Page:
(The Duke's Plan.) A Description of the Towne of Mannados or New Amsterdam as it was in September 1661.
1859 (dated) 22.5 x 28 in (57.15 x 71.12 cm)
This is the 1859 Valentine reissue of the magnificent 'Duke's Plan' of New York City. The original Duke's Plan, a fine illustrated manuscript prepared in 1664 currently resides in the British Library in London. The map was discovered in 1858 by George H. Moore, Librarian of the New York Historical Society after being all but forgotten on the stores of the British Library. Thus, this present example, published by Valentine in 1859, represents the first time this plan was revealed to the general public.
Oriented with east, the Duke's Plan covers the developed southern tip of Manhattan south of Wall Street (hence the wall) as well as some of the more agrarian development to the north as well as smaller towns in Brooklyn and New Jersey. The Duke's Plan is a classic example of work from the Thames School - a group of London artists who specialized in elaborately illustrated maps for the english nobility. The present example was issued shortly following King Charles II's bequest of the newly conquered Dutch colony of New Amsterdam to his brother James, the Duke of York - hence the name New York as well as the identification of this map as 'The Duke's Plan.'
Cartographically the map claims to represent the city in the year 1661, well before the 1664 British conquest. Two theories explain this. The first and most plausible suggests that the plan was based upon an earlier unpublished survey compiled during the Dutch period by Jacques Cortelyou - famous in his own right for the 1660 Castello Plan of New Amsterdam. The second, and most exciting, suggests that this map is actually the work of a British spy living in New Amsterdam under the Dutch. There is in fact a manuscript description of the city dating to 1661 that accurately corresponds to this map, however to produce this masterpiece, the rough sketches of the spy must have been reworked by the masters of the Thames School.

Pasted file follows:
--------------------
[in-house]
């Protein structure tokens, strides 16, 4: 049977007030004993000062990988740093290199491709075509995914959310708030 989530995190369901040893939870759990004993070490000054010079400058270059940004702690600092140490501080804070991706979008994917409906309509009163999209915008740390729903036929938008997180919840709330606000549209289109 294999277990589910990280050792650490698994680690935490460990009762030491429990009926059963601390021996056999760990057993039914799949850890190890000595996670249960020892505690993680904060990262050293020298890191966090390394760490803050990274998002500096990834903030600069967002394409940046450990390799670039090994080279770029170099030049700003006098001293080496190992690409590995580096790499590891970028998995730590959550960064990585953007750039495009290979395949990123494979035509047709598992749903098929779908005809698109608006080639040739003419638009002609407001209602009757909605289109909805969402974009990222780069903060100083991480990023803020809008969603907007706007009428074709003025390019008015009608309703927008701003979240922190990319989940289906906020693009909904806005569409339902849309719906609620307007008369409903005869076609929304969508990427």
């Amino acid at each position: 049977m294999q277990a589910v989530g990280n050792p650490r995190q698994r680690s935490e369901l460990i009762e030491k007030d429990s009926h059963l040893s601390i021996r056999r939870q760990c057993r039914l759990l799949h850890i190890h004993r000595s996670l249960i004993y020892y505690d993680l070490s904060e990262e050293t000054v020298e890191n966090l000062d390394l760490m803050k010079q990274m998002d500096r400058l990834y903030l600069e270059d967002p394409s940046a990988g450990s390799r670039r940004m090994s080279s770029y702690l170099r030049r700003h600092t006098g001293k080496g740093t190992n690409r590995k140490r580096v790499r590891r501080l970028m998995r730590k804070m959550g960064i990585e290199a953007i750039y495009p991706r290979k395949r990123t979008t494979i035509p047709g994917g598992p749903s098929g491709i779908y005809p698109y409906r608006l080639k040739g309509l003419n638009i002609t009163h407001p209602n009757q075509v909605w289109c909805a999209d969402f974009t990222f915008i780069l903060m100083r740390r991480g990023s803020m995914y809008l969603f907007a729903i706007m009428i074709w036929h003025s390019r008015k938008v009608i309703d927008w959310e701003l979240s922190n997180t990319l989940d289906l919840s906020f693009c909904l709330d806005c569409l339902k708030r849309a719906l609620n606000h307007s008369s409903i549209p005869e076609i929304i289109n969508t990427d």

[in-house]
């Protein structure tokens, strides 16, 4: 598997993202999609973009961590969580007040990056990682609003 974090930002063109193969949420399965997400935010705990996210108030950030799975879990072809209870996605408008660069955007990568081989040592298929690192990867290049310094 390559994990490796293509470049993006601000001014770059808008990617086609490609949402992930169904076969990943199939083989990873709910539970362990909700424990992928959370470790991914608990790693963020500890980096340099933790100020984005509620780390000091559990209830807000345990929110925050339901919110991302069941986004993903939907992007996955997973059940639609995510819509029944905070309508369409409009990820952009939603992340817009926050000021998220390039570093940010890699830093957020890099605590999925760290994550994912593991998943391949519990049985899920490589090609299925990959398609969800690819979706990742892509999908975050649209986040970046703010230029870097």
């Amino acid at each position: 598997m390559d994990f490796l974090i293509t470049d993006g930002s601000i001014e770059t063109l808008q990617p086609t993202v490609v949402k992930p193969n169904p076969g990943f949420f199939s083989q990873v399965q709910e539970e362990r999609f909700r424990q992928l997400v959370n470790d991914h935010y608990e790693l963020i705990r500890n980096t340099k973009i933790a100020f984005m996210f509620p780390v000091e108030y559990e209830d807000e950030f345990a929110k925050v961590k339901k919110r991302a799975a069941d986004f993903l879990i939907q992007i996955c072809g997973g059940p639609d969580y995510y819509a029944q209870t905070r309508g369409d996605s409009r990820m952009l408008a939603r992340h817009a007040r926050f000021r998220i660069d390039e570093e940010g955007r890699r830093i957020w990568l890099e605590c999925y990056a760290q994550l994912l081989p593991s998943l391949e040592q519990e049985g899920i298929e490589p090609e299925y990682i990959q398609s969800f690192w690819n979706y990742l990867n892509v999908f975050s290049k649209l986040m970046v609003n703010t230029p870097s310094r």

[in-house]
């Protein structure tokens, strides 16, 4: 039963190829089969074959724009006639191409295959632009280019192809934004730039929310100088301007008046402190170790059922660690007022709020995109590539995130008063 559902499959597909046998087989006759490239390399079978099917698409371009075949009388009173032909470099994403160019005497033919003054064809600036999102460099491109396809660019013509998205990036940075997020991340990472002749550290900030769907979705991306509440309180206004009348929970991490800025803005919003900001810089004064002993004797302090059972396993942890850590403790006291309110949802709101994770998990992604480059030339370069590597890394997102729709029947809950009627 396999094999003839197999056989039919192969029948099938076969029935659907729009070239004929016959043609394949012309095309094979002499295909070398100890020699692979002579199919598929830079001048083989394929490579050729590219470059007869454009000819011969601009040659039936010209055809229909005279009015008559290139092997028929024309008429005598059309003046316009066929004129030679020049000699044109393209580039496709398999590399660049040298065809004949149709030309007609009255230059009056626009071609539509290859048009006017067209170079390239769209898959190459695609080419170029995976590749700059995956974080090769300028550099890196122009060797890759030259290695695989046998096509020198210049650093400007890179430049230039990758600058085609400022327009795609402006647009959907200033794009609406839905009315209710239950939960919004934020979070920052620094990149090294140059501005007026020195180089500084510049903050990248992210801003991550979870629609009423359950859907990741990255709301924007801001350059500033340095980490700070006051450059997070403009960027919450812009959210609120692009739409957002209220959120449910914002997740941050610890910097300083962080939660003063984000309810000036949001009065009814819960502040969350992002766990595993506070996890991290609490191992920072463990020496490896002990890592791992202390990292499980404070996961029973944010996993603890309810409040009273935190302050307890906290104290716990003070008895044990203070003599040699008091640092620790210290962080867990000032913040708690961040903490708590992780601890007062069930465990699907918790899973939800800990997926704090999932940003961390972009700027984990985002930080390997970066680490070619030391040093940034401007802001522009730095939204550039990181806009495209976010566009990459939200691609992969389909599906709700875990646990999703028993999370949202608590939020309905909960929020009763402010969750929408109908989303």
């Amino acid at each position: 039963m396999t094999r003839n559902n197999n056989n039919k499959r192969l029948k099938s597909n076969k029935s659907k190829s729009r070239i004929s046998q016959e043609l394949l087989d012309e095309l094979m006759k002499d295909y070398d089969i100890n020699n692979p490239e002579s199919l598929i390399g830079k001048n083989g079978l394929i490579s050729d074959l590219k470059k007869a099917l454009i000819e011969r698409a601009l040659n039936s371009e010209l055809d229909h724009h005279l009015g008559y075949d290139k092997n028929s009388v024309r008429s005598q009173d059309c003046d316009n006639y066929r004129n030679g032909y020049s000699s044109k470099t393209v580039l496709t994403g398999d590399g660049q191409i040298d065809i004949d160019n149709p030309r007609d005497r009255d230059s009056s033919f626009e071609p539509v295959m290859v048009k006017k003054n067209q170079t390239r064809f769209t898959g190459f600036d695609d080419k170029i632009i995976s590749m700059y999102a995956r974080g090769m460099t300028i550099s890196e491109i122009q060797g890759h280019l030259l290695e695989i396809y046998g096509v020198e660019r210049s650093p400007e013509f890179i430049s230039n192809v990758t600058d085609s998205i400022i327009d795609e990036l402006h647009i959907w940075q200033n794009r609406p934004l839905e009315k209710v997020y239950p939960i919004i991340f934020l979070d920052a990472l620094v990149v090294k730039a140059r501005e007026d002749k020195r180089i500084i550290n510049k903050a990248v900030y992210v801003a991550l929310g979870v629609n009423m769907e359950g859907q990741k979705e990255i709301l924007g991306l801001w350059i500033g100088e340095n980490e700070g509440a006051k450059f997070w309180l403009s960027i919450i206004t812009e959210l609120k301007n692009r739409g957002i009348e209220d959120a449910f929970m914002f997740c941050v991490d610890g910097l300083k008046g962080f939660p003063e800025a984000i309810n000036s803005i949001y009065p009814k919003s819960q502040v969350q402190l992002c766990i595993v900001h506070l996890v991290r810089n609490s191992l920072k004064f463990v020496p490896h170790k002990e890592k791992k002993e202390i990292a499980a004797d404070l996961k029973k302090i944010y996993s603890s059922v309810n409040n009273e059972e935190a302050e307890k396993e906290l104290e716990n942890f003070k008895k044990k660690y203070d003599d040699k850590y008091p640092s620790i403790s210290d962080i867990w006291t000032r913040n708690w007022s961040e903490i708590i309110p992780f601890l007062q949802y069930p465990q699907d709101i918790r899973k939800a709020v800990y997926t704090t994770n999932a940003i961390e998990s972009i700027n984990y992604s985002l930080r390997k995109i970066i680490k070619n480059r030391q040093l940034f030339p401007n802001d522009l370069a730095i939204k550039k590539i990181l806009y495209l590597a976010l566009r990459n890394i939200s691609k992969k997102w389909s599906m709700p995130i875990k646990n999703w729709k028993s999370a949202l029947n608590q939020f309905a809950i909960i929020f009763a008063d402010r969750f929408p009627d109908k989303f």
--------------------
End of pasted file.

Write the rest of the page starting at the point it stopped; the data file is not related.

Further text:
The present example of this map was engraved by George Hayward from George H. Moore's manuscript facsimile and issued in the 1859 edition of D. T. Valentine's Manual. It is the first printed depiction of this beautiful and significant plan.
David T. (Thomas) Valentine (1801 - 1869) served as the Clerk of the Common Council of New York City. He edited and published a series of New York City almanacs and fact books entitled Manual of the Corporation Of The City of New York. Valentine's Manual, as it came to be called, included facts about the City of New York, city council information, city history, and reported on the progress of public works such as Central Park. The production of this annual manual was the responsibility of the Clerk of the City of New York, a position held at different times by D. Valentine and by Joseph Shannon, who also produced a similar manual. Valentine used his manual to reproduce some of the rarest and most important maps of New York City ever created.
Valentine, D. T., Valentine's Manual of the Corporation of the City of New York, (New York) 1868.
Very good. Original fold lines visible. Professionally flattened and backed with archival tissue. Minor closed repair from left side into cartouche.
New York Public Library, Map Division, MEZN++ Eno 6. Haskell, D., Manhattan Maps A Co-operative List, 63. Stokes, I. N. P., The Iconography of Manhattan Island, 1498-1909, pp. 207 -210. Augustyn, R. T., Cohen, P., Manhattan in Maps 1527 - 1995, 42-43.